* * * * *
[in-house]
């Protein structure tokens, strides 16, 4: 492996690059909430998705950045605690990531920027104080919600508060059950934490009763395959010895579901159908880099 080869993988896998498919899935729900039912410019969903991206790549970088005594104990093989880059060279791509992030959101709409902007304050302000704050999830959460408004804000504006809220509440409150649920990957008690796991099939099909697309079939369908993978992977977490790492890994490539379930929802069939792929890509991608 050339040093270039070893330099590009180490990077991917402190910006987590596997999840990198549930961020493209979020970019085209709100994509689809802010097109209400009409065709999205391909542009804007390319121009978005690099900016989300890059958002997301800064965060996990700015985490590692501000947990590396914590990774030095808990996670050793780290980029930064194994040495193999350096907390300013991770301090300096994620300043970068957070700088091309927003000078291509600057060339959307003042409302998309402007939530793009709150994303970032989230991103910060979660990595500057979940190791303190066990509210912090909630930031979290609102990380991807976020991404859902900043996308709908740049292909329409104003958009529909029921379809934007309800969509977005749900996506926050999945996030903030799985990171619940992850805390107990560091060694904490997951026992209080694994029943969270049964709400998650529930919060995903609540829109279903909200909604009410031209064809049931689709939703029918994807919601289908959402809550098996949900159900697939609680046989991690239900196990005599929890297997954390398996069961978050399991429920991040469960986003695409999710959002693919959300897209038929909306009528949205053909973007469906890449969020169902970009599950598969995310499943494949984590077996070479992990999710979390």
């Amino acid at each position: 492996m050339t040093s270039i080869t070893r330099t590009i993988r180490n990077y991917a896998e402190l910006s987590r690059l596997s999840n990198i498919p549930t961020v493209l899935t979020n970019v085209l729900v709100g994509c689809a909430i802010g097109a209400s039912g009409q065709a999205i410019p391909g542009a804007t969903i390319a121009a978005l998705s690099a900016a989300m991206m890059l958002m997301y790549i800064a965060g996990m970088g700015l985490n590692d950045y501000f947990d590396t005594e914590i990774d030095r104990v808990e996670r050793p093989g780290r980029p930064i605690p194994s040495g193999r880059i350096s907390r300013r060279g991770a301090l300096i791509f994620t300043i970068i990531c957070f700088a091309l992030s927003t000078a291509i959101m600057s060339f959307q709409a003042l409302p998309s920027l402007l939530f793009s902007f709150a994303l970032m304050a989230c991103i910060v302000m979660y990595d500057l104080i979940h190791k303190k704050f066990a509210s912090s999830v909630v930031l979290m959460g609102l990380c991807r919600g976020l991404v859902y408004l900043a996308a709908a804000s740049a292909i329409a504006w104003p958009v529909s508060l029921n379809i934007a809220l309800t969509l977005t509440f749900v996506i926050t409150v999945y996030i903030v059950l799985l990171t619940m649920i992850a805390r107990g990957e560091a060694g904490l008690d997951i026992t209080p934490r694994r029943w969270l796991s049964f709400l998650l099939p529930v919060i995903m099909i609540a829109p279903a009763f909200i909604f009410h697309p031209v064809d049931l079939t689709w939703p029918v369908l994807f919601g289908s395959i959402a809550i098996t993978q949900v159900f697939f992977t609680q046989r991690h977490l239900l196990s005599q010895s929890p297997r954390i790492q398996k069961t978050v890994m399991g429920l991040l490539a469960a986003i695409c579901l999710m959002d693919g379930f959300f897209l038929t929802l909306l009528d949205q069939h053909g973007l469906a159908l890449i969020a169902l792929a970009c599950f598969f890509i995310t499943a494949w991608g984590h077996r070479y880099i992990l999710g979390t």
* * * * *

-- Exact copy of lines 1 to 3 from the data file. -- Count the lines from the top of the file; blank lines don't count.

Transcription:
[in-house]
């Protein structure tokens, strides 16, 4: 492996690059909430998705950045605690990531920027104080919600508060059950934490009763395959010895579901159908880099 080869993988896998498919899935729900039912410019969903991206790549970088005594104990093989880059060279791509992030959101709409902007304050302000704050999830959460408004804000504006809220509440409150649920990957008690796991099939099909697309079939369908993978992977977490790492890994490539379930929802069939792929890509991608 050339040093270039070893330099590009180490990077991917402190910006987590596997999840990198549930961020493209979020970019085209709100994509689809802010097109209400009409065709999205391909542009804007390319121009978005690099900016989300890059958002997301800064965060996990700015985490590692501000947990590396914590990774030095808990996670050793780290980029930064194994040495193999350096907390300013991770301090300096994620300043970068957070700088091309927003000078291509600057060339959307003042409302998309402007939530793009709150994303970032989230991103910060979660990595500057979940190791303190066990509210912090909630930031979290609102990380991807976020991404859902900043996308709908740049292909329409104003958009529909029921379809934007309800969509977005749900996506926050999945996030903030799985990171619940992850805390107990560091060694904490997951026992209080694994029943969270049964709400998650529930919060995903609540829109279903909200909604009410031209064809049931689709939703029918994807919601289908959402809550098996949900159900697939609680046989991690239900196990005599929890297997954390398996069961978050399991429920991040469960986003695409999710959002693919959300897209038929909306009528949205053909973007469906890449969020169902970009599950598969995310499943494949984590077996070479992990999710979390």
């Amino acid at each position: 492996m050339t040093s270039i080869t070893r330099t590009i993988r180490n990077y991917a896998e402190l910006s987590r690059l596997s999840n990198i498919p549930t961020v493209l899935t979020n970019v085209l729900v709100g994509c689809a909430i802010g097109a209400s039912g009409q065709a999205i410019p391909g542009a804007t969903i390319a121009a978005l998705s690099a900016a989300m991206m890059l958002m997301y790549i800064a965060g996990m970088g700015l985490n590692d950045y501000f947990d590396t005594e914590i990774d030095r104990v808990e996670r050793p093989g780290r980029p930064i605690p194994s040495g193999r880059i350096s907390r300013r060279g991770a301090l300096i791509f994620t300043i970068i990531c957070f700088a091309l992030s927003t000078a291509i959101m600057s060339f959307q709409a003042l409302p998309s920027l402007l939530f793009s902007f709150a994303l970032m304050a989230c991103i910060v302000m979660y990595d500057l104080i979940h190791k303190k704050f066990a509210s912090s999830v909630v930031l979290m959460g609102l990380c991807r919600g976020l991404v859902y408004l900043a996308a709908a804000s740049a292909i329409a504006w104003p958009v529909s508060l029921n379809i934007a809220l309800t969509l977005t509440f749900v996506i926050t409150v999945y996030i903030v059950l799985l990171t619940m649920i992850a805390r107990g990957e560091a060694g904490l008690d997951i026992t209080p934490r694994r029943w969270l796991s049964f709400l998650l099939p529930v919060i995903m099909i609540a829109p279903a009763f909200i909604f009410h697309p031209v064809d049931l079939t689709w939703p029918v369908l994807f919601g289908s395959i959402a809550i098996t993978q949900v159900f697939f992977t609680q046989r991690h977490l239900l196990s005599q010895s929890p297997r954390i790492q398996k069961t978050v890994m399991g429920l991040l490539a469960a986003i695409c579901l999710m959002d693919g379930f959300f897209l038929t929802l909306l009528d949205q069939h053909g973007l469906a159908l890449i969020a169902l792929a970009c599950f598969f890509i995310t499943a494949w991608g984590h077996r070479y880099i992990l999710g979390t």